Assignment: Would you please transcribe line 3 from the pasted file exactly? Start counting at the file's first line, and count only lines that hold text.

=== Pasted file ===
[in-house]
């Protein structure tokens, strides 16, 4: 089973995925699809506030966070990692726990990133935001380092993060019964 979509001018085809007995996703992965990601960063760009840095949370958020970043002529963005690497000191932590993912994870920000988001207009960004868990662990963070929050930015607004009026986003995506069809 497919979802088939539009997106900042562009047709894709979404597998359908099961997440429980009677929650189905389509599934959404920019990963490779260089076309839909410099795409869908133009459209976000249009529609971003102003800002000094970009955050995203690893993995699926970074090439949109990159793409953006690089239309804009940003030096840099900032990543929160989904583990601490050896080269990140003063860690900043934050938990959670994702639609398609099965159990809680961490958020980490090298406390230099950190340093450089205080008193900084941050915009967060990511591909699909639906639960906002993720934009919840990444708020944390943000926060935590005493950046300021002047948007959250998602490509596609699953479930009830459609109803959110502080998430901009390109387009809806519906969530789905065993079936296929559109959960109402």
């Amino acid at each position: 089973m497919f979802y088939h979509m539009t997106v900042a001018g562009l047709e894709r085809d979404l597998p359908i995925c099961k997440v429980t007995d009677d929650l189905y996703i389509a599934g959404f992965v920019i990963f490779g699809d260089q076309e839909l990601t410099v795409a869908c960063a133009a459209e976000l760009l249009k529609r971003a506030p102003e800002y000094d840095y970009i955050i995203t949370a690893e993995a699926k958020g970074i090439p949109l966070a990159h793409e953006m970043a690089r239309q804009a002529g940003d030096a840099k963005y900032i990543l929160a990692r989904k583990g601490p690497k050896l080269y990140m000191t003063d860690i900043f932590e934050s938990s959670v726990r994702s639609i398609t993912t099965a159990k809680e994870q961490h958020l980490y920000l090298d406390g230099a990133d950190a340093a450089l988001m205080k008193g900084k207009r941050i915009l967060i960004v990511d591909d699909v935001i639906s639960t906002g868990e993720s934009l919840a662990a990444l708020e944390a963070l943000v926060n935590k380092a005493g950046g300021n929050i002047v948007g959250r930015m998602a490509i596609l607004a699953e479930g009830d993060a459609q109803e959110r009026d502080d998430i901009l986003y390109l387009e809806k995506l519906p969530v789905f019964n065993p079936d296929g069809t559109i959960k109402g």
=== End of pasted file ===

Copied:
């Amino acid at each position: 089973m497919f979802y088939h979509m539009t997106v900042a001018g562009l047709e894709r085809d979404l597998p359908i995925c099961k997440v429980t007995d009677d929650l189905y996703i389509a599934g959404f992965v920019i990963f490779g699809d260089q076309e839909l990601t410099v795409a869908c960063a133009a459209e976000l760009l249009k529609r971003a506030p102003e800002y000094d840095y970009i955050i995203t949370a690893e993995a699926k958020g970074i090439p949109l966070a990159h793409e953006m970043a690089r239309q804009a002529g940003d030096a840099k963005y900032i990543l929160a990692r989904k583990g601490p690497k050896l080269y990140m000191t003063d860690i900043f932590e934050s938990s959670v726990r994702s639609i398609t993912t099965a159990k809680e994870q961490h958020l980490y920000l090298d406390g230099a990133d950190a340093a450089l988001m205080k008193g900084k207009r941050i915009l967060i960004v990511d591909d699909v935001i639906s639960t906002g868990e993720s934009l919840a662990a990444l708020e944390a963070l943000v926060n935590k380092a005493g950046g300021n929050i002047v948007g959250r930015m998602a490509i596609l607004a699953e479930g009830d993060a459609q109803e959110r009026d502080d998430i901009l986003y390109l387009e809806k995506l519906p969530v789905f019964n065993p079936d296929g069809t559109i959960k109402g």